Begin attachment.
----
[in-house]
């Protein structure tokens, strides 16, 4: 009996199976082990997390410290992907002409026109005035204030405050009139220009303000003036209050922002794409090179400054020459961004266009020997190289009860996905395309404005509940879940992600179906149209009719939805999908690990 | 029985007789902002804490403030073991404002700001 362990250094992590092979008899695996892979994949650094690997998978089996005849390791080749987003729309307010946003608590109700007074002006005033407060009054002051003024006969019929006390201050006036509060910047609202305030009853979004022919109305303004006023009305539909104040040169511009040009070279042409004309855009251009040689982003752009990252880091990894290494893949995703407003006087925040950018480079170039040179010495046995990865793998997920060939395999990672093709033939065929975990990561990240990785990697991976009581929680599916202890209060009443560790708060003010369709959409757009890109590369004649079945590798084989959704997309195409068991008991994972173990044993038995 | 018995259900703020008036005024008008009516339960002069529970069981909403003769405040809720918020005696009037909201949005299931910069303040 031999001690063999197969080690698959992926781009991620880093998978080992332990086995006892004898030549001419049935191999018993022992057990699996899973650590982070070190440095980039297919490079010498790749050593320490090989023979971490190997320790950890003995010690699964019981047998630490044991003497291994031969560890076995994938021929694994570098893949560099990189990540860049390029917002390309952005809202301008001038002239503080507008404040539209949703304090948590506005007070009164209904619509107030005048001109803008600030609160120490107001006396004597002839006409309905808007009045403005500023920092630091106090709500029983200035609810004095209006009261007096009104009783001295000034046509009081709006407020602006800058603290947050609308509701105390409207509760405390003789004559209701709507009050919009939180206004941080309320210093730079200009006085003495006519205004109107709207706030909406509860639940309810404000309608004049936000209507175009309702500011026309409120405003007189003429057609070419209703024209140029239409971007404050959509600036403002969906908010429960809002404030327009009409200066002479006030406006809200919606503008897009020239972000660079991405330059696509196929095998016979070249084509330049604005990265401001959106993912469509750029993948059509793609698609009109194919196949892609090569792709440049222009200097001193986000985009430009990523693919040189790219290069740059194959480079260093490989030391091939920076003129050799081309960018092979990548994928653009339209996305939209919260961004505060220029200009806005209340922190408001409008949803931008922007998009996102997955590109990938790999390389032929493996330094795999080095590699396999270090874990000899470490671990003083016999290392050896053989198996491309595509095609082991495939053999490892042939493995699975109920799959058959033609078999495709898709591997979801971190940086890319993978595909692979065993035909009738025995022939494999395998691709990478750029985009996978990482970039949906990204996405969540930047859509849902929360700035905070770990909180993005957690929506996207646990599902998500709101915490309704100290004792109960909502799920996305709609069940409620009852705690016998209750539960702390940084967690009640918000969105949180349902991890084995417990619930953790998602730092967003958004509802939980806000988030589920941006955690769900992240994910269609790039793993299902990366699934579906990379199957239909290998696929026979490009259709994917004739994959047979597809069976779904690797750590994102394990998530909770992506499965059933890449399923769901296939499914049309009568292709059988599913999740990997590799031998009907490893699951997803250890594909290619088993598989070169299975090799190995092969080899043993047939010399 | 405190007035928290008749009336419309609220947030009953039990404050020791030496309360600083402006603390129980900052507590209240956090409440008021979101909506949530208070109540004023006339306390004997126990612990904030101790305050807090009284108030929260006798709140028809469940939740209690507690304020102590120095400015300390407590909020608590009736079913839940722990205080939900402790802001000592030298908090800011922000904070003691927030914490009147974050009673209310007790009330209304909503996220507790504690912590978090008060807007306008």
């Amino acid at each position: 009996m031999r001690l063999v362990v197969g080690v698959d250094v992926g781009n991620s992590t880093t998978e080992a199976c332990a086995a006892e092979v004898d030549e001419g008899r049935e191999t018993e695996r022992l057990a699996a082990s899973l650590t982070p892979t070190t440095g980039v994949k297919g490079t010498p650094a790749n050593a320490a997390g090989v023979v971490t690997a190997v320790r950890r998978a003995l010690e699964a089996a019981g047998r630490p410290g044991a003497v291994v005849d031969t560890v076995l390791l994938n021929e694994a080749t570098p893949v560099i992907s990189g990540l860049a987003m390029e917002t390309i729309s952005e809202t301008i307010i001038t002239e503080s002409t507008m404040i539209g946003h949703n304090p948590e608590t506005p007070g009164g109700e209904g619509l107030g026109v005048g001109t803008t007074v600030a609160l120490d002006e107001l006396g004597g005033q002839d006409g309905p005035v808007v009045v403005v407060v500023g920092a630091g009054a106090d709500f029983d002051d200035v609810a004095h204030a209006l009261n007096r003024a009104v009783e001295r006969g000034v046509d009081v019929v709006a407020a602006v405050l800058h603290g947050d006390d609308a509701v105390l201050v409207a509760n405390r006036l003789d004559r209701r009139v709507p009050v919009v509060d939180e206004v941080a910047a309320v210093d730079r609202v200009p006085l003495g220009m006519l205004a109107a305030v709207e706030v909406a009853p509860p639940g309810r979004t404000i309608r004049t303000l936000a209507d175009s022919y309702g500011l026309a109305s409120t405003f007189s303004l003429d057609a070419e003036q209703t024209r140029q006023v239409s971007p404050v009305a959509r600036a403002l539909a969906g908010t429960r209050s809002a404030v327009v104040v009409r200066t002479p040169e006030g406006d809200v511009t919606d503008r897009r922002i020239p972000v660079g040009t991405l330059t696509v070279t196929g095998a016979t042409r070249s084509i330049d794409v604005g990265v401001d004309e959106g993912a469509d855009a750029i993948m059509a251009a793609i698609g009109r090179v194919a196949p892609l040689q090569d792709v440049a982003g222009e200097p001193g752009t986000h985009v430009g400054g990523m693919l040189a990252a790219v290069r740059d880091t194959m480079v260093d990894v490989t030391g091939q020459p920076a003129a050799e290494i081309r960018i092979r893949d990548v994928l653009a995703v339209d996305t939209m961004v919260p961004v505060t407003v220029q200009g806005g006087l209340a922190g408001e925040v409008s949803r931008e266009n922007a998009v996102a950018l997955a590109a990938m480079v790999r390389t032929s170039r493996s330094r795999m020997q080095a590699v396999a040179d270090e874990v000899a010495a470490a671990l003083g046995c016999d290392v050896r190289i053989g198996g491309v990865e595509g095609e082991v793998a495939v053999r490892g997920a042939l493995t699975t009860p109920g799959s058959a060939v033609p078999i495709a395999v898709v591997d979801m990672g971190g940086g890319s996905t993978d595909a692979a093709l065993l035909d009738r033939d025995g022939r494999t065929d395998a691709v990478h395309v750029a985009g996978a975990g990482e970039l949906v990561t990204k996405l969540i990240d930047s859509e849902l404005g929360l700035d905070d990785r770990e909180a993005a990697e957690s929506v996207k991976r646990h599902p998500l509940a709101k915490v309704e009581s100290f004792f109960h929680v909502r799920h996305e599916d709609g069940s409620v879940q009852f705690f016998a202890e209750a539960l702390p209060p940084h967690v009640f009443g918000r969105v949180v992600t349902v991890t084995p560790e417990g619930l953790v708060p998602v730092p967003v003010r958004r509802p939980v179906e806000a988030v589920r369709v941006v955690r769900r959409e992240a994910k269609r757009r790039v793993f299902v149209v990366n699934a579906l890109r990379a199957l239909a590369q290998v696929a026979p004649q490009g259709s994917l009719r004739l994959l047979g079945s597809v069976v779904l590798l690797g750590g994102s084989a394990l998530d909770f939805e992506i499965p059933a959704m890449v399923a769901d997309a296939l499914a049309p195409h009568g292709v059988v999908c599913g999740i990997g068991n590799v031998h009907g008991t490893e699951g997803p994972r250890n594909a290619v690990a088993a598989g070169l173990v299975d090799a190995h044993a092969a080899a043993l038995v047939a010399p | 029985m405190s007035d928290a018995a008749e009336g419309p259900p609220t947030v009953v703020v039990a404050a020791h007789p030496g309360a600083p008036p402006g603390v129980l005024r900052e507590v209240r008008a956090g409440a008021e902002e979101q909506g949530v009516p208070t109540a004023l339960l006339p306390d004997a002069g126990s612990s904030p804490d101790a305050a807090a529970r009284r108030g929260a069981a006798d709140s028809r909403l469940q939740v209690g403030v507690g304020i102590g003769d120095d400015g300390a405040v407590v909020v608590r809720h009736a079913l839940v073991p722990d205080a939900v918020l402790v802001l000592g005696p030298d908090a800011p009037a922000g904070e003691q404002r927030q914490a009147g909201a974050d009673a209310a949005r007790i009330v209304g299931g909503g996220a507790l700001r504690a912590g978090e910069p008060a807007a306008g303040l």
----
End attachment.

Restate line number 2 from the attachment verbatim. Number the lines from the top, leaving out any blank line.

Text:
């Protein structure tokens, strides 16, 4: 009996199976082990997390410290992907002409026109005035204030405050009139220009303000003036209050922002794409090179400054020459961004266009020997190289009860996905395309404005509940879940992600179906149209009719939805999908690990 | 029985007789902002804490403030073991404002700001 362990250094992590092979008899695996892979994949650094690997998978089996005849390791080749987003729309307010946003608590109700007074002006005033407060009054002051003024006969019929006390201050006036509060910047609202305030009853979004022919109305303004006023009305539909104040040169511009040009070279042409004309855009251009040689982003752009990252880091990894290494893949995703407003006087925040950018480079170039040179010495046995990865793998997920060939395999990672093709033939065929975990990561990240990785990697991976009581929680599916202890209060009443560790708060003010369709959409757009890109590369004649079945590798084989959704997309195409068991008991994972173990044993038995 | 018995259900703020008036005024008008009516339960002069529970069981909403003769405040809720918020005696009037909201949005299931910069303040 031999001690063999197969080690698959992926781009991620880093998978080992332990086995006892004898030549001419049935191999018993022992057990699996899973650590982070070190440095980039297919490079010498790749050593320490090989023979971490190997320790950890003995010690699964019981047998630490044991003497291994031969560890076995994938021929694994570098893949560099990189990540860049390029917002390309952005809202301008001038002239503080507008404040539209949703304090948590506005007070009164209904619509107030005048001109803008600030609160120490107001006396004597002839006409309905808007009045403005500023920092630091106090709500029983200035609810004095209006009261007096009104009783001295000034046509009081709006407020602006800058603290947050609308509701105390409207509760405390003789004559209701709507009050919009939180206004941080309320210093730079200009006085003495006519205004109107709207706030909406509860639940309810404000309608004049936000209507175009309702500011026309409120405003007189003429057609070419209703024209140029239409971007404050959509600036403002969906908010429960809002404030327009009409200066002479006030406006809200919606503008897009020239972000660079991405330059696509196929095998016979070249084509330049604005990265401001959106993912469509750029993948059509793609698609009109194919196949892609090569792709440049222009200097001193986000985009430009990523693919040189790219290069740059194959480079260093490989030391091939920076003129050799081309960018092979990548994928653009339209996305939209919260961004505060220029200009806005209340922190408001409008949803931008922007998009996102997955590109990938790999390389032929493996330094795999080095590699396999270090874990000899470490671990003083016999290392050896053989198996491309595509095609082991495939053999490892042939493995699975109920799959058959033609078999495709898709591997979801971190940086890319993978595909692979065993035909009738025995022939494999395998691709990478750029985009996978990482970039949906990204996405969540930047859509849902929360700035905070770990909180993005957690929506996207646990599902998500709101915490309704100290004792109960909502799920996305709609069940409620009852705690016998209750539960702390940084967690009640918000969105949180349902991890084995417990619930953790998602730092967003958004509802939980806000988030589920941006955690769900992240994910269609790039793993299902990366699934579906990379199957239909290998696929026979490009259709994917004739994959047979597809069976779904690797750590994102394990998530909770992506499965059933890449399923769901296939499914049309009568292709059988599913999740990997590799031998009907490893699951997803250890594909290619088993598989070169299975090799190995092969080899043993047939010399 | 405190007035928290008749009336419309609220947030009953039990404050020791030496309360600083402006603390129980900052507590209240956090409440008021979101909506949530208070109540004023006339306390004997126990612990904030101790305050807090009284108030929260006798709140028809469940939740209690507690304020102590120095400015300390407590909020608590009736079913839940722990205080939900402790802001000592030298908090800011922000904070003691927030914490009147974050009673209310007790009330209304909503996220507790504690912590978090008060807007306008």